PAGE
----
• star rating 01/22/2012
  • wordmaven from KAF Community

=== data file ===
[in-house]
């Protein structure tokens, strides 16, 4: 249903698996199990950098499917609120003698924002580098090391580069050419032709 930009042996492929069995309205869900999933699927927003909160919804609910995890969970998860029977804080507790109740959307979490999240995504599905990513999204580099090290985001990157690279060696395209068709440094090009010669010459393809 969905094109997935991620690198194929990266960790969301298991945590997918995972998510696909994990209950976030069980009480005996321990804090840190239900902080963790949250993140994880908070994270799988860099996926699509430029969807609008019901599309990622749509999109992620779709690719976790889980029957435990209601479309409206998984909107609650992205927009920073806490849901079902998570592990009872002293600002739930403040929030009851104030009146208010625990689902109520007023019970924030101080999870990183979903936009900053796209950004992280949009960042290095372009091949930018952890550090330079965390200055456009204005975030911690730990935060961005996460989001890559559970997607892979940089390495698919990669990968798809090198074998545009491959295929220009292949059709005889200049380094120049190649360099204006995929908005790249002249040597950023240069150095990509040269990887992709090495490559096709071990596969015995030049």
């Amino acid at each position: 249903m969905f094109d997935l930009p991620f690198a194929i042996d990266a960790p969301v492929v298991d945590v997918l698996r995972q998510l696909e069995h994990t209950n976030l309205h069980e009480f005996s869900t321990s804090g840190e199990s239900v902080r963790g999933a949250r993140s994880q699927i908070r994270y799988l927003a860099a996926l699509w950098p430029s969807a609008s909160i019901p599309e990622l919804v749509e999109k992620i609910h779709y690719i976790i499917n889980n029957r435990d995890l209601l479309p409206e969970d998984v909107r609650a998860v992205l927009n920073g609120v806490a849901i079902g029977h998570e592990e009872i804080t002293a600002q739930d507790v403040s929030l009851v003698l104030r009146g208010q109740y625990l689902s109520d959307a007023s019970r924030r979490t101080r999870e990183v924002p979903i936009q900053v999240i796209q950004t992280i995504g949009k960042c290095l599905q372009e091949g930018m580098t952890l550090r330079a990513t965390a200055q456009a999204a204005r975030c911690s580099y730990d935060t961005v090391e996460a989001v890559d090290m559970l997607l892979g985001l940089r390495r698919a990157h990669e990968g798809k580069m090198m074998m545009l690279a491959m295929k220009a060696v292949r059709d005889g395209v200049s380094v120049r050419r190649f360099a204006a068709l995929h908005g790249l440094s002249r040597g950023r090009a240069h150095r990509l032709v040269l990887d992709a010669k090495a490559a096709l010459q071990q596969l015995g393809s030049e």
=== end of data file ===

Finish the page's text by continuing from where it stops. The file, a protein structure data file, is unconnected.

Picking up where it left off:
• These tasted very good, but, in my opinion, the amount of work involved didn't justify the result. I didn't have the jammy bits so I left those out. Given that one must first make the brownies, then spread on the raspberry glaze, and then make and pour the ganache, it's a rather time-consuming process. I made them for a gathering at my house, starting the day before to leave enough time for the ganache to set up. I found them difficult to cut (the hot knife is essential for neat squares) and impossible to store due to the softness of the ganache, which didn't allow for stacking the cut bars. I wouldn't go through all the trouble to make the complete recipe again, although I would probably use the brownie recipe itself. I had about half of these left over and gave them to my guests to take home.